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Arts center set to move forward on its master plan

Karl Horeis

The Brewery Arts Center’s board of directors hopes to make major strides on their master plan this year. Retrofitting the old St. Teresa of Avila Church – which they purchased late in 2001 – will be a major focus.

“I think the big one for us is we are going to be able to leave the planning phase and actually start some construction on turning the old church into a performance hall,” said the art center’s executive director, Phil Caterino.

A $100,000 grant from the commission for cultural affairs will pay for upgraded bathrooms and improved sound, he said.

Because the 140-year-old church has been nominated for the state register of historic places, few changes can be made to its exterior.

“You can rejuvenate the inside quite bit, but they really like to preserve the facade as much as possible,” Caterino said.

The board also plans to improve seating by putting in some kind of risers. The aim will be to give line-of-sight viewing of the stage to the whole audience, without hampering the acoustics.

The performance hall construction won’t mean an end to concerts. The Donald W. Reynolds black box theater inside the main Brewery building will still be available and the board may organize some outdoor shows.

“We really don’t want to shut things down for 6 or 8 months,” Caterino said.

Another part of the Brewery’s master plan is to lead the charge on improving the redevelopment district for pedestrians. The “Blue Line” tour already in place brings a lot of foot traffic to the arts center, Caterino said.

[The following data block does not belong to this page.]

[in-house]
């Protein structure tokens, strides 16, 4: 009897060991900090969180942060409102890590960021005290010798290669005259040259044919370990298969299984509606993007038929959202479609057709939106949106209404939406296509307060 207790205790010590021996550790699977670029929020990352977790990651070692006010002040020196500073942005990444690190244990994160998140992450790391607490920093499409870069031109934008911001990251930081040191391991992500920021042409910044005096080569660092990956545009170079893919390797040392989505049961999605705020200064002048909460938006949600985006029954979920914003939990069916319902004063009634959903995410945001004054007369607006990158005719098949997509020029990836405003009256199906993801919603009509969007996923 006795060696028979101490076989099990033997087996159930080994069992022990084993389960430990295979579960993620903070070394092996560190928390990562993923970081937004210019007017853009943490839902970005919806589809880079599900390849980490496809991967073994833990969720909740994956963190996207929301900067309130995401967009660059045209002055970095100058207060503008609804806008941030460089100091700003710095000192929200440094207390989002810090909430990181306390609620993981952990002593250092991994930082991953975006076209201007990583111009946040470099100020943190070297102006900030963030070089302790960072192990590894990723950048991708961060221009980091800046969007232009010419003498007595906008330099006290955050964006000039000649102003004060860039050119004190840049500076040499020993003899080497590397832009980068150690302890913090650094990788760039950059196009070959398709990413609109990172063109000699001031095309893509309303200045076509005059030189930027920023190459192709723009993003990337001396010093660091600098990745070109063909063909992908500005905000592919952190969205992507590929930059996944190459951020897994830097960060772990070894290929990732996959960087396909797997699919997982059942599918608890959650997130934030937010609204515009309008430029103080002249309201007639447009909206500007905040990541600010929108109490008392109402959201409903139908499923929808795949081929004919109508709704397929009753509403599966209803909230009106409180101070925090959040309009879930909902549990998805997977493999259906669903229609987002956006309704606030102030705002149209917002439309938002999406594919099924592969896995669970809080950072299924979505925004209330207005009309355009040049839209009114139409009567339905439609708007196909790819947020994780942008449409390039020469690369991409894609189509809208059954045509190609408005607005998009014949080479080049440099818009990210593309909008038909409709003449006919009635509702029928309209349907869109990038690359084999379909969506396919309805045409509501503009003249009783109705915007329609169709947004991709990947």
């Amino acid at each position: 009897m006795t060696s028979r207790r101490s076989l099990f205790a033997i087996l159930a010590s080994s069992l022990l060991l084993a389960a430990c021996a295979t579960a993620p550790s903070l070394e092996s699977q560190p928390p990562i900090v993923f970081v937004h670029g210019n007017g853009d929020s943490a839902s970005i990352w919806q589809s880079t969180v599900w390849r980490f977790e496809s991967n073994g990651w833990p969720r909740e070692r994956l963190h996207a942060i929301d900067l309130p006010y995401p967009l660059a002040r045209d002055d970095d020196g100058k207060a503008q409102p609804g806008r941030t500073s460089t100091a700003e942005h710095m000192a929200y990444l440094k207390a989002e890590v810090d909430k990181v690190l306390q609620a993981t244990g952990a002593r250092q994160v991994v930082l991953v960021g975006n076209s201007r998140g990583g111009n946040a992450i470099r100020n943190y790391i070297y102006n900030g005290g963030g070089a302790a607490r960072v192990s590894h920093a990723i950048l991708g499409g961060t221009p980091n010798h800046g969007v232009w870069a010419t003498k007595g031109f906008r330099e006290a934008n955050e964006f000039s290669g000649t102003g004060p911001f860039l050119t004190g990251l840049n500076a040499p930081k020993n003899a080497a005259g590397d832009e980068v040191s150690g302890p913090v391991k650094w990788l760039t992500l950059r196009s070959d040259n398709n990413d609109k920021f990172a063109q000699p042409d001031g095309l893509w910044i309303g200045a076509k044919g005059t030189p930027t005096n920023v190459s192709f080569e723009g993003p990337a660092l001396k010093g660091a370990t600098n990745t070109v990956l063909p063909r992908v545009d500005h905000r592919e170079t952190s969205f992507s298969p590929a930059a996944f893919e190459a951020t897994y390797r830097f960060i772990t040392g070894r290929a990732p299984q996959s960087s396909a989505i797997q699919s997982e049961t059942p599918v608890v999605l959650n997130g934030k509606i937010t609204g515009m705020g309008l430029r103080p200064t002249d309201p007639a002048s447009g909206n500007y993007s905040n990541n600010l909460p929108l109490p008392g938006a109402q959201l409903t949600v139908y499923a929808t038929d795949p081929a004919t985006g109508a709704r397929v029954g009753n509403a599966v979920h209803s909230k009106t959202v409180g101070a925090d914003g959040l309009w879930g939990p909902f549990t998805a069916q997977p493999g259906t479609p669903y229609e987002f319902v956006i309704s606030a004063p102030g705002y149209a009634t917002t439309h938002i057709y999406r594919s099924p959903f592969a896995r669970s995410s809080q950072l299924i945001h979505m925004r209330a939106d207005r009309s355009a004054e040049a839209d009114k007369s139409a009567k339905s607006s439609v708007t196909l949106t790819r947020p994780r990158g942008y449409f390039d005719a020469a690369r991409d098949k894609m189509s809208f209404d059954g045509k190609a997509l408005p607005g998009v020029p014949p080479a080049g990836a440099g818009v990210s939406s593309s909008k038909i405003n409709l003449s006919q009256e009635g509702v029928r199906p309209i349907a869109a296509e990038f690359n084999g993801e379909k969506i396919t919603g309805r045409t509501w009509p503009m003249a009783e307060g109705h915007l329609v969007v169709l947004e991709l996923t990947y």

“We’re a classic example of how redevelopment areas can work for pedestrians. Tourists and even locals on their lunch breaks can come see a play, go through the art gallery, maybe pick up some gifts – all in the same area.”

Caterino, who was hired in August, said Carson City already has something special in the area.

“What we have here on the west side of Carson City is what everybody else would love to have. They can’t build that kind of setting with all the big trees and the old houses that have been preserved in that area.”

This year, he hopes to improve on that.

“We’ll be working with other groups as well that want to do bike trails and promote alternative transportation.”

He’s even looked at getting CitiFare bus service to the area.

“CitiFare is real interested in doing something with us,” he said.

BAC’s master plans calls for uniting the old Brewery block with the St. Teresa block. By removing Minnesota Street which currently divides them, an arts plaza suitable for outdoor festivals could be created.

“In a sense, with Bordewich-Bray Elementary School just west of that, you’d have kind of this huge swath that’s an educational, arts complex,” Caterino said.

2003’s top BAC stories

August — Philip Caterino of Reno named new executive director. Caterino, 52, had worked with a number of non profits over the previous 30 years, mostly in historic preservation and land conservation. Also, BAC was awarded $36,000 in grants by the Nevada Arts Council. The Brewery received a two-year grant of $12,967 per year and a $10,000 grant from the council, which must go to restoration, equipment purchases and building rehabilitation.

September — The annual Beer Tasting – the BAC’s only real fund-raiser – nets about $13,000; marking a return to pre-9-11 giving trends. The art center only raised about $1,500 at the beer tasting directly following the attacks.

December — Longtime office manager Ann Suter is let go when the arts center downsizes as part of its master plan. Contract worker Kevin Ray is also let go while other employees have hours cut. “With non profits today, we all struggle,” Suter said. “But, you know, I figure we helped lay the foundation at the Brewery.”

Contact Karl Horeis at khoreis@nevadaappeal.com or 881-1219.